Q: Findlay and Hancock County have demolished buildings north of the Main Street bridge.

Yet, on the northeast side of the bridge, on the northern side of the river, there’s an old brick building very close to the river that seems to pose a more serious impediment to the flow of water down the Old Millstream than does the old Sour-Flour Trading Post and other buildings north of the river.

Why doesn’t that old, long brick building get torn down? Does it hide a deep, dark secret?” — Kelton K. Smith, Findlay.

A: The building once stood on the river’s south bank before the river was straightened. It started out after the Civil War as a stable and livery. After the 1900s, it became a used car lot and then a garage. Later it housed small businesses for many years, including a plating plant, then became a storage building. It has withstood 69 floods since 1831 without any major structural damage, which cannot be said about many other buildings in Findlay.

Co-owners Bert Rayl and Bob Nichols use it as “a storage site for stuff.” They have not been approached to sell it, and have not sought a buyer for fear of complicating public flood-control plans.

In fact, the men have worked with the Hancock Park District to allow walking/bicycling paths nearby.

County Commissioner Brian Robertson said officials cannot comment on property acquisition because the topic is reserved for closed “executive session.”

But, he said, “All structures along in the floodway that would impede the flow of the Blanchard River continue to be of interest to our community’s flood-mitigation efforts.” — Robertson, Rayl; Mark Donaldson, Hancock Historical Museum.

Q: Why does the U.S. have an Electoral College? How do we know that a state’s electors will vote for the presidential candidate who won that state? — Several readers

A: The framers of the Constitution didn’t trust direct democracy. When U.S. citizens go to the polls to “elect” a president, they are in fact voting for a particular slate of electors. In every state but Maine and Nebraska, the candidate who wins the most votes (a plurality) in a state receives all of the state’s electoral votes. The number of electors in each state is the sum of its U.S. senators and its U.S. representatives. Ohio has 18 electors. The electors meet in their respective states 41 days after the general election. There, they cast a ballot for president and a second for vice president. A candidate must receive a majority of electoral votes to be elected president.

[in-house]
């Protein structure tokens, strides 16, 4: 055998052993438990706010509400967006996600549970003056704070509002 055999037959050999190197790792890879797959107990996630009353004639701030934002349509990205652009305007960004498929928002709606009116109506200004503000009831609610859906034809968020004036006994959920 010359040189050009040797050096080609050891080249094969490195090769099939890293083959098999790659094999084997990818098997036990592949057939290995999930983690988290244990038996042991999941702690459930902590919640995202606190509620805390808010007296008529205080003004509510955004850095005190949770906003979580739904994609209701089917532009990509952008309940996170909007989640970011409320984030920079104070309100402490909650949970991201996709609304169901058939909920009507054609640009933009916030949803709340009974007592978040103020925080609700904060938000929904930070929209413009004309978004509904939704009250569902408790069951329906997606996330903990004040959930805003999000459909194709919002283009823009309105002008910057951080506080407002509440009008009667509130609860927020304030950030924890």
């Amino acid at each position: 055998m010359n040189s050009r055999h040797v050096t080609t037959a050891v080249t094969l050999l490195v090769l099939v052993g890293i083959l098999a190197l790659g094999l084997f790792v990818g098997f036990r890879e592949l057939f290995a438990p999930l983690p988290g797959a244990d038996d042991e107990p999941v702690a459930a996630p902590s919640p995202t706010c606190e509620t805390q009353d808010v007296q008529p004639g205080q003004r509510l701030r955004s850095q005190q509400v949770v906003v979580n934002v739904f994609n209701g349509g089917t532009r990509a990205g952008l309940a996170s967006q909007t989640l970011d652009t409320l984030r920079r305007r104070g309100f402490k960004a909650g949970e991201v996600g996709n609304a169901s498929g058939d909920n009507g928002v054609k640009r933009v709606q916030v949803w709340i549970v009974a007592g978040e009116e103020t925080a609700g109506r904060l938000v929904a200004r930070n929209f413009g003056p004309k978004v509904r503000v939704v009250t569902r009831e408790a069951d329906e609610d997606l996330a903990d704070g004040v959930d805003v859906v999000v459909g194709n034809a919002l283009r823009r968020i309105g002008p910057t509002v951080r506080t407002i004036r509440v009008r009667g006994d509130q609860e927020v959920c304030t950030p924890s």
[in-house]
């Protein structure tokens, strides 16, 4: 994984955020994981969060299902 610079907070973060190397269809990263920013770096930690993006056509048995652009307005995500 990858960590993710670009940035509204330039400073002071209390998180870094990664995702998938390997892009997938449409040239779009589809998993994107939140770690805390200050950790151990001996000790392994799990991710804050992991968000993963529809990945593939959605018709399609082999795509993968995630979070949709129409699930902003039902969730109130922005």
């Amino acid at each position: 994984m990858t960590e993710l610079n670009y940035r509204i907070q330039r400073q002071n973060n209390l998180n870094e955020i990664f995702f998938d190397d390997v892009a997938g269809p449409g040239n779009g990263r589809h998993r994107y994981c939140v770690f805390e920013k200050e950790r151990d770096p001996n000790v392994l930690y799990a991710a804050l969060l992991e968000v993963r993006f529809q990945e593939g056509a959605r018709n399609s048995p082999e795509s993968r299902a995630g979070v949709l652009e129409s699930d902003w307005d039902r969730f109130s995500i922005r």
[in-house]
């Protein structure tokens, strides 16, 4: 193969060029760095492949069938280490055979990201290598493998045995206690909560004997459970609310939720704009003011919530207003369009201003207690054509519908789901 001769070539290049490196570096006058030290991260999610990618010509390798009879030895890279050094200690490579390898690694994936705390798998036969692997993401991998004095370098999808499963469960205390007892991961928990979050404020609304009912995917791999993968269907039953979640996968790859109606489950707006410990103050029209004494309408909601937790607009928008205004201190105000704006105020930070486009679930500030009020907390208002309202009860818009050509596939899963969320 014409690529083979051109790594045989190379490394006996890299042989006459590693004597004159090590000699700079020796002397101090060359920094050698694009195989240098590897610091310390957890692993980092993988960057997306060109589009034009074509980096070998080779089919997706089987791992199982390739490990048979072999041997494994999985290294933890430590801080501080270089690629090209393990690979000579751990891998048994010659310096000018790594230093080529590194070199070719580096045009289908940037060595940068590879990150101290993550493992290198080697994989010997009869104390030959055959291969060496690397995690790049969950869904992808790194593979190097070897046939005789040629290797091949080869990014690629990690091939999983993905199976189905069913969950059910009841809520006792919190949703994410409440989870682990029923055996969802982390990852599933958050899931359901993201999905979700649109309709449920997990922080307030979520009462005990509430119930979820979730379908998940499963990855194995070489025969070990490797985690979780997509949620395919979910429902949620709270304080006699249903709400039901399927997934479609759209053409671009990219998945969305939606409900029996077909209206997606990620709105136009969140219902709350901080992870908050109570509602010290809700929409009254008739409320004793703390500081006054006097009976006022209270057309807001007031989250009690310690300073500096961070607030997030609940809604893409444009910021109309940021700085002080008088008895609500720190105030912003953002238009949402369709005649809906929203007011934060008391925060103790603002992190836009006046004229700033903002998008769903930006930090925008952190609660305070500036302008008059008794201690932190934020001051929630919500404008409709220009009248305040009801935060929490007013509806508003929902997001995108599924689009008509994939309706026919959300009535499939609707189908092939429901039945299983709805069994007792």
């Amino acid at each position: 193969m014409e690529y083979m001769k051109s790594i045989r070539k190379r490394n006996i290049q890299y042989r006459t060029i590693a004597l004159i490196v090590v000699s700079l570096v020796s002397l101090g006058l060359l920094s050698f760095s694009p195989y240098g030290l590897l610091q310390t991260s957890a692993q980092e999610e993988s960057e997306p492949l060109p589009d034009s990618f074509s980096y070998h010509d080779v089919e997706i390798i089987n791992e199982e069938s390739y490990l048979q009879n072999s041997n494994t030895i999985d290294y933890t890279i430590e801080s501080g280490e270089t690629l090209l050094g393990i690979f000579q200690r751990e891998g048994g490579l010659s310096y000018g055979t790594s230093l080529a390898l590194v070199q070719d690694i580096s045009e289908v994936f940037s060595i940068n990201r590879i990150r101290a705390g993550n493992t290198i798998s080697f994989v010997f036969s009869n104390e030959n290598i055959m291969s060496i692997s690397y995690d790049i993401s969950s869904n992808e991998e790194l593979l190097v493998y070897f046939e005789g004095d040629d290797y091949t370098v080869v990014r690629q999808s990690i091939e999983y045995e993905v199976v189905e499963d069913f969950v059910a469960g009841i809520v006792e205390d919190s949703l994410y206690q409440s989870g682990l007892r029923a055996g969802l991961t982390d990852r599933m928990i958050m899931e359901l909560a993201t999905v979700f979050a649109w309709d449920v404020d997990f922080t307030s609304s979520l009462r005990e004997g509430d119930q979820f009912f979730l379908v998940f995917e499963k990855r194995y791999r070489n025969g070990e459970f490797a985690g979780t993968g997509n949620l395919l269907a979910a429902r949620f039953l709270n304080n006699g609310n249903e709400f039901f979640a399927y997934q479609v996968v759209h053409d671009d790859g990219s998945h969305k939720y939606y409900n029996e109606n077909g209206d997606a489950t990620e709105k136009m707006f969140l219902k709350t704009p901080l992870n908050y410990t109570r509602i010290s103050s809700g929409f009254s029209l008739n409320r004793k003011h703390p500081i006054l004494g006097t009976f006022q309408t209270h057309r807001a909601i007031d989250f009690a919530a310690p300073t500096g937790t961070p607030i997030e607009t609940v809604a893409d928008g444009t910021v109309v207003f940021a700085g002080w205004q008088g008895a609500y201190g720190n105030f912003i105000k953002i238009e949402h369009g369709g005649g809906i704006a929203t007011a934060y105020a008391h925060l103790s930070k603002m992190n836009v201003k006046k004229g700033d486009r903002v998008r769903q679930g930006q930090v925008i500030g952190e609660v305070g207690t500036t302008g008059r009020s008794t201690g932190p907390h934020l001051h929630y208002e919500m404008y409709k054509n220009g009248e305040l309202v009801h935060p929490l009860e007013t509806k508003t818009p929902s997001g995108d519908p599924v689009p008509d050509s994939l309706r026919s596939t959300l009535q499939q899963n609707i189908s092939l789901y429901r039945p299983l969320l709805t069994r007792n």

The reason the Constitution calls for this extra layer, rather than direct election of the president, is that most of the nation’s founders were actually rather afraid of democracy. James Madison worried about what he called “factions,” which he defined as groups of citizens who have a common interest in some proposal that would either violate the rights of other citizens or would harm the nation as a whole.

The idea of the Electoral College was that electors could preserve “the sense of the people,” but could overrule the popular vote if voters had made a terrible mistake.

In modern practice, the Electoral College is mostly a formality. Most electors are loyal members of the party that selected them. Ohio is one of 31 states with a law that requires electors to vote in accord with the popular vote. Although an elector could, in principle, change his or her vote, doing so is rare.

In November 2012, Donald Trump tweeted: “The electoral college is a disaster for democracy.” But Trump will become president because of the Electoral College vote. Hillary Clinton won the popular vote in the general election. It is the fifth time in U.S. history that the popular vote winner has lost the election — Annenberg Public Policy Center, Los Angeles Times, other sources

You can ask Just Ask, The Courier, P.O. Box 609, Findlay, OH 45839, or news@thecourier.com